Protest against the ticketing system in Ferguson, Mo. 
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Two St. Louis suburbs are facing lawsuits in which they are accused by residents of providing “grotesque” conditions for individuals jailed for minor offenses, the Chicago Tribune reports.

According to the lawsuits against Ferguson and Jennings, Mo., jail cells are crowded and filthy, covered in mucus, blood and feces. Inmates are also allegedly deprived of basic supplies to maintain their hygiene and medical care, the Tribune notes.

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Brendan Roediger from the St. Louis University School of Law told the Los Angeles Times that residents can spend up to five weeks in jail, not because of a criminal sentence but simply because they can’t pay the fines to get out.

“They’re not sitting [in jail] because they’ve been sentenced to jail for that long,” Roediger told the Times. “They’re sitting because they can’t pay to get out.”

Ferguson Mayor James Knowles III has said that the allegations were “not based on objective facts.”

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“The city disputes any contention that individuals in any specific economic group were targeted for unfair treatment, that jail detainees are abused in any way, that persons are routinely confined in custody longer than three consecutive days, or that the physical conditions in the jail were unsanitary or unconstitutionally improper,” the city claimed in a press release, according to the Tribune.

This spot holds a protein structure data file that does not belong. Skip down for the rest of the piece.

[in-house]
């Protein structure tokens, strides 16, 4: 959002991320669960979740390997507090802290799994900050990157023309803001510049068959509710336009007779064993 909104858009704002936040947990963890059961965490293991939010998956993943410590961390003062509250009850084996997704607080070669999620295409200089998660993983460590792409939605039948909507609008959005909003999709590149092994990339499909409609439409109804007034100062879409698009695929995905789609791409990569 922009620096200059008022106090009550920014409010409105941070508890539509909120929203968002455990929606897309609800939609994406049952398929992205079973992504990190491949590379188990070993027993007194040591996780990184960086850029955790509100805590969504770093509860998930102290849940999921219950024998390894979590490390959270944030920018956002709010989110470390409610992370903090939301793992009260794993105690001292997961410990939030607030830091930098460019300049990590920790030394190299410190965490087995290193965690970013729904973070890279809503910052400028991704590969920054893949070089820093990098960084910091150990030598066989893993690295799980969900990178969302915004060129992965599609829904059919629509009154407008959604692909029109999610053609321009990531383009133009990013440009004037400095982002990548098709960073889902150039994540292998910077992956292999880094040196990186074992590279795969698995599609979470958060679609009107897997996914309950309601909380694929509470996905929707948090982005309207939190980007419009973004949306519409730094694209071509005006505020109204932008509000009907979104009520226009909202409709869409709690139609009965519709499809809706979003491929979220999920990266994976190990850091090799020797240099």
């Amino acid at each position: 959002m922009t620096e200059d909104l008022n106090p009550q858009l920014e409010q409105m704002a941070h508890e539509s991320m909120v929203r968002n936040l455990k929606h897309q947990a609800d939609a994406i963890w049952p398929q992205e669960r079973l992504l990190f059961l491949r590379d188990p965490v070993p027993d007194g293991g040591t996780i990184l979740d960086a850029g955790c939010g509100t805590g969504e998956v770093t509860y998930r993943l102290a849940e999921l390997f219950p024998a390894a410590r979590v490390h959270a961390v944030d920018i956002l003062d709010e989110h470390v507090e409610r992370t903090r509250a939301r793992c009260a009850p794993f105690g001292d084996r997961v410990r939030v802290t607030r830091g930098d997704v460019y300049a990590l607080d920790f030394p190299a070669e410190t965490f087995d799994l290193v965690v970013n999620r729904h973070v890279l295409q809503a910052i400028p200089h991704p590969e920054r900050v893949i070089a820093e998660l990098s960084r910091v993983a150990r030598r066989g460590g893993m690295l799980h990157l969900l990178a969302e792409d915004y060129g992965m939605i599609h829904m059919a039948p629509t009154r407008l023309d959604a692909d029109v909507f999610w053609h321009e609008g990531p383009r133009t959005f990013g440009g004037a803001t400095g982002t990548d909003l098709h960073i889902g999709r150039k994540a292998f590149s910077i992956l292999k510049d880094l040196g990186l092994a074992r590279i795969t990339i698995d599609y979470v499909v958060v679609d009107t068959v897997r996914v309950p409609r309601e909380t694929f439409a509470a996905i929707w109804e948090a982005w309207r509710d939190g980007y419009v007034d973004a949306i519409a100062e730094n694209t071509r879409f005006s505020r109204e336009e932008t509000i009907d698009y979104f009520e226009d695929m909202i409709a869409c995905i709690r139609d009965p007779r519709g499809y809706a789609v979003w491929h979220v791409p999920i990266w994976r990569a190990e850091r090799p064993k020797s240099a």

Residents of St. Louis have complained about the ticketing practice for minor offenses in the northern suburbs of the county, whose municipal budgets reportedly are heavily based on fines.

They claim that the practice targets lower-income residents unable to pay the fines, causing poor citizens to become further trapped in poverty and enmeshed in the jail system.

One plaintiff, 52-year-old Tonya DeBerry, also noticed a racial disparity in those being targeted. “The jails are only full of black people. That’s what sticks out to me,” she told the Times. “They are sticking these high fines on poor black people, and they cannot pay, and jailing them like that. They are sticking people in these jails who don’t even have jobs … it’s just horrible.”

Read more at the Chicago Tribune and the Los Angeles Times.